SPICERY TRAVEL BLOG

How I found ‘The One’ on Zanzibar…

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Written by Joe
Published on 13th June 2018 at 12:06 • No comments yet, be the first!

From the moment I arrived on the island, the task I set myself was this: to find the best curry on Zanzibar. It was a task that led to some bad curries, some brilliant ones and some very entertaining conversations with incredibly welcoming locals.

I was on an extended trip to Eastern and Southern Africa with my friend Tom when we arrived on Zanzibar. Known as the Spice Island, Zanzibar lies in the Indian Ocean just a short ferry ride from the capital of Tanzania, Dar es Salaam. For two 19 year old boys, beaches, carnivals and cheap food was enough to make this island paradise.

Zanzibar was under Portuguese influence for a time so there was some introduction of spices, mainly chillies from Mozambique, but it was under Arab influence in the 18th and 19th centuries that the island became widely used to grow spices commercially. Zanzibar was integrated into the Omani empire, and the rulers exploited the tropical climate and fertile soil by creating what was once the largest supplier of cloves in the world, as well as a host of other spices such as cinnamon, nutmeg and pepper. Much to my amusement, I discovered a bag of Zanzibar cloves in the Spicery warehouse just before I left, which shows how this small island is still reaching a worldwide audience.

Britain then increasingly used the island in the 20th century as a stop off point for ships and goods travelling from Europe, South Africa, and Asia. Interestingly, much of the local cuisine is directly traceable to dishes found in India and Sri Lanka due to the movement of people around the British Empire. Pilau rice for example is a staple across the Island and coastal Tanzania, and our tight budget meant we had only this for several meals. It was delicious… the first time.

So there we were arriving on Zanzibar after our first few weeks of travel in East Africa. Immediately we felt ourselves unwind in preparation for what we believed would be a quiet and uneventful stay. This was not to be, as within minutes our taxi driver hit a poor local on a moped. It was OK - he walked away fine - but his trusty moped did not and we were suddenly a bit more awake. Luckily, we made it to Nungwi Village in the north of the island just about intact.

The first restaurant I was directed to was unfortunately not ‘The One’ – its Fish Palak was nice, and with a candlelit view of the beach it was a charming place, but I knew the island had more to offer.

Over the course of the next week, I ate everything from grilled curried lobster in a cliff-side restaurant, to a beef curry in a delicious local café with the most appalling hygiene standards, to (probably) the best chapatis south of Nairobi in a mud hut bakery.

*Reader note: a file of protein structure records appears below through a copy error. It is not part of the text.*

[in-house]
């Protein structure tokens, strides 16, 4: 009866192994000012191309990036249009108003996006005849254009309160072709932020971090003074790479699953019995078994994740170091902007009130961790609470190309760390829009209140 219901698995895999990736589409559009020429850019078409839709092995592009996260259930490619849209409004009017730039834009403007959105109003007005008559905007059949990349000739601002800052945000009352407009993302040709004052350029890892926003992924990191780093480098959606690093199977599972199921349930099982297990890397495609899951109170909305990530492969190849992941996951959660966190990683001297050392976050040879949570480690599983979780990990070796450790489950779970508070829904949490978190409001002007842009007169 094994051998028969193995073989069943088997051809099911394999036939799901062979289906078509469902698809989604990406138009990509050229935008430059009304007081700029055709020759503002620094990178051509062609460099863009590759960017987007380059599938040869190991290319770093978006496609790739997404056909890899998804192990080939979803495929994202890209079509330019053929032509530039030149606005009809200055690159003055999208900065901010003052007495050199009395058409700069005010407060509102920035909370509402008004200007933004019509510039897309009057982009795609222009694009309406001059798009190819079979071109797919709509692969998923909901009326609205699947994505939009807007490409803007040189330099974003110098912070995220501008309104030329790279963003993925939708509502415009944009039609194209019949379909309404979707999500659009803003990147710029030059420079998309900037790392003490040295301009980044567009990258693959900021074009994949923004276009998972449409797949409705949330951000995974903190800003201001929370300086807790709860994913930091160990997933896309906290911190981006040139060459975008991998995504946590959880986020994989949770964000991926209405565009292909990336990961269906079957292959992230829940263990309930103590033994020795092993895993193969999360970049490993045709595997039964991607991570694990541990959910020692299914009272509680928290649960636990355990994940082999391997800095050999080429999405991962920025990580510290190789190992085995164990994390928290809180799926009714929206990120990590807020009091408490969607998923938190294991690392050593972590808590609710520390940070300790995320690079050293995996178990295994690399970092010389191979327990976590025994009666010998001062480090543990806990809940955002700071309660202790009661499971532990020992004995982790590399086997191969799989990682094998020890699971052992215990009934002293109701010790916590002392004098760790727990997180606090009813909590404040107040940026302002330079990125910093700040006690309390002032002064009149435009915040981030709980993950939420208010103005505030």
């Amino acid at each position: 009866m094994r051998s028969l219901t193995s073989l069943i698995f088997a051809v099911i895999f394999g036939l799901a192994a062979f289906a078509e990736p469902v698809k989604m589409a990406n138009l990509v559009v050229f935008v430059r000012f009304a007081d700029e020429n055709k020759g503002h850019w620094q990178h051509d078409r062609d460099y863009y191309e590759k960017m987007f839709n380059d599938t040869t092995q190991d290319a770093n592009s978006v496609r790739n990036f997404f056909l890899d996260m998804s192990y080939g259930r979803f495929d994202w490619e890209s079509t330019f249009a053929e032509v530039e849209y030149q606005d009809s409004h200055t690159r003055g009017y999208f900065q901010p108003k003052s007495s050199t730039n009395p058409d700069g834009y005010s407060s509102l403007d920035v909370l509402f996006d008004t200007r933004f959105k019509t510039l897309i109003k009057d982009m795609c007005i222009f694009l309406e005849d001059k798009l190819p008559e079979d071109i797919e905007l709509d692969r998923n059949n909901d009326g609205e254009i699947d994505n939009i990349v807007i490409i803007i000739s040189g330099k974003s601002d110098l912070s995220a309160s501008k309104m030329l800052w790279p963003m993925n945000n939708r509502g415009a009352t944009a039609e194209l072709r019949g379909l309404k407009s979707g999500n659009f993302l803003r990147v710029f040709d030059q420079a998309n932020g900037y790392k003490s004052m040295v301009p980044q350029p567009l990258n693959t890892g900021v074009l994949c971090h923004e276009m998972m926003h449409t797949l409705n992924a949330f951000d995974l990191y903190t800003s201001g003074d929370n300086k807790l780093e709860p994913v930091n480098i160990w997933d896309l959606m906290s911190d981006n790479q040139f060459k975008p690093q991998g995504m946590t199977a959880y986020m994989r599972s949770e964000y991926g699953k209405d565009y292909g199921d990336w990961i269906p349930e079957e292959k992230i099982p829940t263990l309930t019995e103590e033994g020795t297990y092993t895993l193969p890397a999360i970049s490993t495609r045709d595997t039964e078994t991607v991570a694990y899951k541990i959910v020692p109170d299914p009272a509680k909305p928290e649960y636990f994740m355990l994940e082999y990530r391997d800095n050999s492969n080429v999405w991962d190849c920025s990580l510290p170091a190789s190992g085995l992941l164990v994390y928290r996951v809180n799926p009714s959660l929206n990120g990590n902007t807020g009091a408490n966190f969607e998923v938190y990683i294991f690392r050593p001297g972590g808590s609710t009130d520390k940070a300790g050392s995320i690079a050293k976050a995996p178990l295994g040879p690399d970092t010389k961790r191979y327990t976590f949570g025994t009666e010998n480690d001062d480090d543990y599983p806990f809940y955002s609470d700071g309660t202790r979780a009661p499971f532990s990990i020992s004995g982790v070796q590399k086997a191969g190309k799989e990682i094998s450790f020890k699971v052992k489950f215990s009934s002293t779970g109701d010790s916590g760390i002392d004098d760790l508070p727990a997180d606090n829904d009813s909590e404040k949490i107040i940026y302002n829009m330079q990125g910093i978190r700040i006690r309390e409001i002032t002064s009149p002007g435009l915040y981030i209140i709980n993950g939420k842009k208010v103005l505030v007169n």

Ironically, it was on our second to last night that I finally followed our hostel manager’s recommendation and went to a restaurant only 30 metres away. And it was here, right under our noses, that I had the best fish curry I have ever had. I ordered what was simply called ‘Zanzibar Prawn Coconut Curry’, but it was anything but simple. Using plenty of whole spices sourced from plantations just a few miles away, coconut milk from the trees on the beach and huge prawns caught that morning, it was no surprise that it was so delicious given how fresh it was.

I knew I had to get the recipe (despite my signature dish so far being scrambled eggs). I spent half an hour laying on food compliments to the manager whose name was Job, whilst trying to avoid using his name whilst describing my work at the Spicery, as the normal language barrier was enough. Eventually he conceded, but on one condition: I would return only on my last night so that he could give me the recipe in secret as I was leaving, so none of his competitors could steal it.

Whilst staying in the historic capital of Zanzibar, Stone Town, we were thrown back into the chaos of Eastern Africa, and spent 72 hours confused, hungry or asleep. We went on a spice tour around a local plantation, although to my embarrassment I struggled to identify many of them. In my defence, they look very different on a tree. To top it off we ended our stay by going to the largest market on the island, which made any meat lover queasy and then desire a beef curry all within 5 minutes. I didn’t take any spices with me, as we still had many weeks left on our trip, although without realising, I had stood in the remains of a string ray and so I was able to take the smell on my trainers about as far as Johannesburg.

Zanzibar is a paradise island, but so much more than this as well: beaches, curries and spices, history, the most persistent sellers you will ever meet… I am already planning my next trip; I strongly suggest you do the same.

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